The Federal Trade Commission and the Illinois Attorney General’s Office announced Friday that they have obtained a court order temporarily halting a fake debt collection scam located in a suburb of Chicago. The defendants are charged with illegally using threats and intimidation tactics to coerce consumers to pay payday loan debts they either did not owe, or did not owe to the defendants.

Named in the case are Aurora, Ill.-based K.I.P., LLC., and two of its principals: Charles and Chantelle Dickey.

“This company scared and tricked people into paying debts they didn’t owe,” said Jessica Rich, Director of the FTC’s Bureau of Consumer Protection. “Working with terrific partners like the Illinois Attorney General, we will keep going after phantom debt scams like this one and shutting them down.”

The FTC noted that this enforcement action represents its seventh case against fake or “phantom” debt collectors.

“The defendants have threatened and intimidated their way into stealing hundreds of thousands of dollars from unsuspecting people all across the country,” Illinois Attorney General Lisa Madigan said. “Between our two offices, we have hundreds of complaints. It is clear they must be stopped.”

According to the complaint, since at least 2010, the defendants used a host of business names to target consumers who obtained or applied for payday or other short-term loans, pressuring them into paying debts that they either did not owe or that the defendants had no authority to collect. Other business entities named in the complaint include Ezell Williams and Associates, Corp.; Ezell Williams, LLC; Excel Receivables, Corp.; Second Chance Financial Credit, Corp.; Second Chance Financial, LLC; Payday Loan Recovery Group, LLC; Payday Loan Recovery Group; Payday Loan Recovery; International Recovery Services, LLC; International Recovery Services; and D&R Recovery.

Often armed with sensitive financial information, the defendants would call consumers and demand immediate payment for payday loans that were supposedly delinquent.  To pressure consumers to pay, the defendants threatened that they would:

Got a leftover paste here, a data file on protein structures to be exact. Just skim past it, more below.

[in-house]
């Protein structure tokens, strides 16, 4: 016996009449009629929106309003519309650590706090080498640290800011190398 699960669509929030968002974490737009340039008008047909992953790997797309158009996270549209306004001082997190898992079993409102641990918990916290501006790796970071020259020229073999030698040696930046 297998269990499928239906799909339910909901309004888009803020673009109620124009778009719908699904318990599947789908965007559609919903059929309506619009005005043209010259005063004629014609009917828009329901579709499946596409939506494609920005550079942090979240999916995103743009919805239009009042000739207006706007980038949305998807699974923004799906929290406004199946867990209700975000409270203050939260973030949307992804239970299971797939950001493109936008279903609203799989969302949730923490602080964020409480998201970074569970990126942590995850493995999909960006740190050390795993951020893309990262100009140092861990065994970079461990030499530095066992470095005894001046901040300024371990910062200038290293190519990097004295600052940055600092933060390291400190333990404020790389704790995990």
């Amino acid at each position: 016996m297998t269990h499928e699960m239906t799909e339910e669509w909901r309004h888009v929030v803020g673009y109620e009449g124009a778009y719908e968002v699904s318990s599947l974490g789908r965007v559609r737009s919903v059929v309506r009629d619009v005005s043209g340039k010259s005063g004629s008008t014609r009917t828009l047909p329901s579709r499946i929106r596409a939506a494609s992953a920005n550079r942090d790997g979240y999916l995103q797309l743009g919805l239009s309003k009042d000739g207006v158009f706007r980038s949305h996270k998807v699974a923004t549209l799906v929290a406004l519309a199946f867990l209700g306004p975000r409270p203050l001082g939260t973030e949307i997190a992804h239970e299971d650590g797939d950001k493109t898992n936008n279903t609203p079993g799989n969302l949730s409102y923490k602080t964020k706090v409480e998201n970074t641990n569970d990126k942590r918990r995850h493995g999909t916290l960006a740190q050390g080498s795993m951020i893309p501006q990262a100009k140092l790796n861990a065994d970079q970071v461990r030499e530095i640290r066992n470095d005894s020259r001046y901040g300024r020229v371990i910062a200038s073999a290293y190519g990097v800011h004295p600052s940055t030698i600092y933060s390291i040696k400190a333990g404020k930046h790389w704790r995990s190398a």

• Garnish consumers’ wages;
  • Suspend or revoke their drivers’ licenses;
  • Have them arrested or imprisoned; or
  • File a lawsuit against them.

In response to the defendants’ repeated calls and alleged threats, many consumers paid the debts, even though they may not have owed them, because they believed the defendants would follow through on their threats or they simply wanted to end the harassing phone calls.

The complaint also charges the defendants with failing to provide consumers with a notice containing: 1) the amount of the debt; 2) the name of the creditor to whom the debt is owed; 3) a statement that unless the consumer disputes the debt, it will be assumed to be valid; 4) a statement that if the consumer does dispute the debt in writing, the defendants will verify the debt is correct; and 5) a statement that upon the consumer’s written request, the defendants will provide the consumer with the name and address of the original creditor if different from the current creditor.

Finally, the complaint charges that the defendants: called consumers at work when they knew such calls were prohibited by consumers’ employers; harassed and abused consumers; used obscene or profane language; and called consumers repeatedly with the intent of annoying or abusing them.

The complaint also alleges that the defendants violated the Illinois Consumer Fraud and Deceptive Business Practices Act and the Illinois Collection Agency Act, and that the defendants are not licensed debt collectors as required by Illinois law.

 

 


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